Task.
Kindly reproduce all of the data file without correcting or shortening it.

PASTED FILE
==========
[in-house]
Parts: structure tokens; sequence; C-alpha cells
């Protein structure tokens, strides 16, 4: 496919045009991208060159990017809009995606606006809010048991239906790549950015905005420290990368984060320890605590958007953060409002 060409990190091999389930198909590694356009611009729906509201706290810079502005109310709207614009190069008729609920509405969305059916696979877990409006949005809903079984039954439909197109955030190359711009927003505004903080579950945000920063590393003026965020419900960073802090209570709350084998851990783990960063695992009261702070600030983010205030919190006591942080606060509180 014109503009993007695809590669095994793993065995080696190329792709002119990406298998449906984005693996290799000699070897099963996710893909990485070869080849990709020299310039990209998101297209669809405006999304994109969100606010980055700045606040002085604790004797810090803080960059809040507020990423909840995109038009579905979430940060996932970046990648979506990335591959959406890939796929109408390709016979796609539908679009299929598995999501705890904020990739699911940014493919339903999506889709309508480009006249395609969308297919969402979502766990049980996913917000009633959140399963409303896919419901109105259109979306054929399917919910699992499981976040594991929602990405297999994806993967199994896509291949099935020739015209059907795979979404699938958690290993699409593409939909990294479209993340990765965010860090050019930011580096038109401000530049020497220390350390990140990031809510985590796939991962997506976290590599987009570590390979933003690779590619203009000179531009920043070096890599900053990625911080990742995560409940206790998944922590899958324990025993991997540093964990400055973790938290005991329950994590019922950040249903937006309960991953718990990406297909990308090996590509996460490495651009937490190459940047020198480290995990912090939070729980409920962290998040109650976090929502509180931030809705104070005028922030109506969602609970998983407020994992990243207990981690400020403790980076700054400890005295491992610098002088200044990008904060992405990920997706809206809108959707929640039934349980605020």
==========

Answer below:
[in-house]
Parts: structure tokens; sequence; C-alpha cells
């Protein structure tokens, strides 16, 4: 496919045009991208060159990017809009995606606006809010048991239906790549950015905005420290990368984060320890605590958007953060409002 060409990190091999389930198909590694356009611009729906509201706290810079502005109310709207614009190069008729609920509405969305059916696979877990409006949005809903079984039954439909197109955030190359711009927003505004903080579950945000920063590393003026965020419900960073802090209570709350084998851990783990960063695992009261702070600030983010205030919190006591942080606060509180 014109503009993007695809590669095994793993065995080696190329792709002119990406298998449906984005693996290799000699070897099963996710893909990485070869080849990709020299310039990209998101297209669809405006999304994109969100606010980055700045606040002085604790004797810090803080960059809040507020990423909840995109038009579905979430940060996932970046990648979506990335591959959406890939796929109408390709016979796609539908679009299929598995999501705890904020990739699911940014493919339903999506889709309508480009006249395609969308297919969402979502766990049980996913917000009633959140399963409303896919419901109105259109979306054929399917919910699992499981976040594991929602990405297999994806993967199994896509291949099935020739015209059907795979979404699938958690290993699409593409939909990294479209993340990765965010860090050019930011580096038109401000530049020497220390350390990140990031809510985590796939991962997506976290590599987009570590390979933003690779590619203009000179531009920043070096890599900053990625911080990742995560409940206790998944922590899958324990025993991997540093964990400055973790938290005991329950994590019922950040249903937006309960991953718990990406297909990308090996590509996460490495651009937490190459940047020198480290995990912090939070729980409920962290998040109650976090929502509180931030809705104070005028922030109506969602609970998983407020994992990243207990981690400020403790980076700054400890005295491992610098002088200044990008904060992405990920997706809206809108959707929640039934349980605020």